“Love has hands to help others. It has feet to hasten to the poor and needy. It has eyes to see misery and want. It has ears to hear the sights and sorrows of men. This is what love looks like.” – St. Augustine
Pre K – K, 1-2 [Scholastic – reflects the grade level at which a student reading on grade could read the book independently]
Grade 3.5 [AR]
Review and Comments
Boxes for Katje is a wonderful story and an outstanding example of actually living Jesus’ commandment, “As I have loved you, so you also should love one another.” (John 13:34)
This true story begins after WWII when the people of Europe are suffering deprivations of all kinds, and charities in America are working together to relieve those affected. Katje’s tale is intertwined beautifully with the seasons, the growing needs of the citizens of Holland, the expanding generosity of the citizens of the United States, and the engaging letters of two little girls.
The story begins in the springtime when Katje receives a surprise package from an American girl named Rosie. The package contains gifts of soap, wool socks, and chocolate. These few items are meant to brighten Katje’s day, and they certainly do. In an unselfish response to these gifts, Katje opens her heart and generously shares them with others. The story continues with each new season of the year bringing more packages from America containing desperately needed foodstuffs. The increasing amount of items in each delivery allows Katje to share with more and more people. Finally, at the year’s end the dreaded winter is made easier with many deliveries of warm winter clothes and food enough for everyone in the town. They acknowledge it as an absolute miracle. At the same time a sincere friendship develops between Katje and Rosie – a friendship truly of the heart. They exchange many notes and begin to learn about each other and the people in their towns.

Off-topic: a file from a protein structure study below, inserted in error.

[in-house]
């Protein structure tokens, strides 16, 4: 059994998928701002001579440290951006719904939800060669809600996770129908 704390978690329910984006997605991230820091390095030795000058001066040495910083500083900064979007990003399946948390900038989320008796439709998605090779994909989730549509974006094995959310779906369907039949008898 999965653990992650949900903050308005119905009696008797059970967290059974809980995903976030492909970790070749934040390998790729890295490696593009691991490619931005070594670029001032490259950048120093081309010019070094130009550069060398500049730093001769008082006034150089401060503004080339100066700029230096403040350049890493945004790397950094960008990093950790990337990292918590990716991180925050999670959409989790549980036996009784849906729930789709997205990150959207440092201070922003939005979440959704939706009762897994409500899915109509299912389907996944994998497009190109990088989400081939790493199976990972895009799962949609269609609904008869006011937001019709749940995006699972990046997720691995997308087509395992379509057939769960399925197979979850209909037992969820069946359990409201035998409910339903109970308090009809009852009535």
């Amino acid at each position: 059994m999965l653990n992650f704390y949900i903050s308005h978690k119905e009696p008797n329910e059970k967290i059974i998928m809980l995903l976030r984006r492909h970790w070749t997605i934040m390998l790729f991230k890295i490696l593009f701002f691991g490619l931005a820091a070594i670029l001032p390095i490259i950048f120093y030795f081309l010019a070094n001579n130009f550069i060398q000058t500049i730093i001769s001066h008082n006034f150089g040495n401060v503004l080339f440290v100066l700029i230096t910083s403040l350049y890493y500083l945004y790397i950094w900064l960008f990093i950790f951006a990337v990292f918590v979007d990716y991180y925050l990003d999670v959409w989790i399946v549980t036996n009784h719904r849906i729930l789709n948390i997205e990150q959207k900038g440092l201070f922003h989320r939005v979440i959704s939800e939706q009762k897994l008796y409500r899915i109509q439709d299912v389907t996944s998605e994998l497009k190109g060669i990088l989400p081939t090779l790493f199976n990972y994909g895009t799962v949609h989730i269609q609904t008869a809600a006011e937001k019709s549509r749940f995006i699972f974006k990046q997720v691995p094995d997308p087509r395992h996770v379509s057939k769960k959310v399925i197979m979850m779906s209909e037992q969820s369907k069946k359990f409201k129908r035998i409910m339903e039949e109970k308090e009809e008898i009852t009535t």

At the conclusion of the story, the very harsh winter ends and the tulips bloom once again. This rebirth sets in motion a plan of gratitude. Katje decides to send tulip bulbs to Rosie with a hope that the tulips might brighten the days of all the loving people in her town who were so kind.
This story vividly expresses love of neighbor so it is the perfect story to introduce a service project or present an explicit example of the virtue of charity. For “love always involves bearing the burden of another.” (Bishop Robert Barron) I feel this book is a worthwhile addition to a child’s library. Very young children may not appreciate the story as well as a slightly older child because of the length and the scope of the story. They will easily understand that the characters are being generous and helping others however.
The colorful and very detailed illustrations begin as close up views of Katje and a few other people, but just as the packages and supplies increase, the pictures also become larger. The illustrations begin to fill the pages with more and more people and the bounty of gifts. They also perfectly express the growing joy of everyone.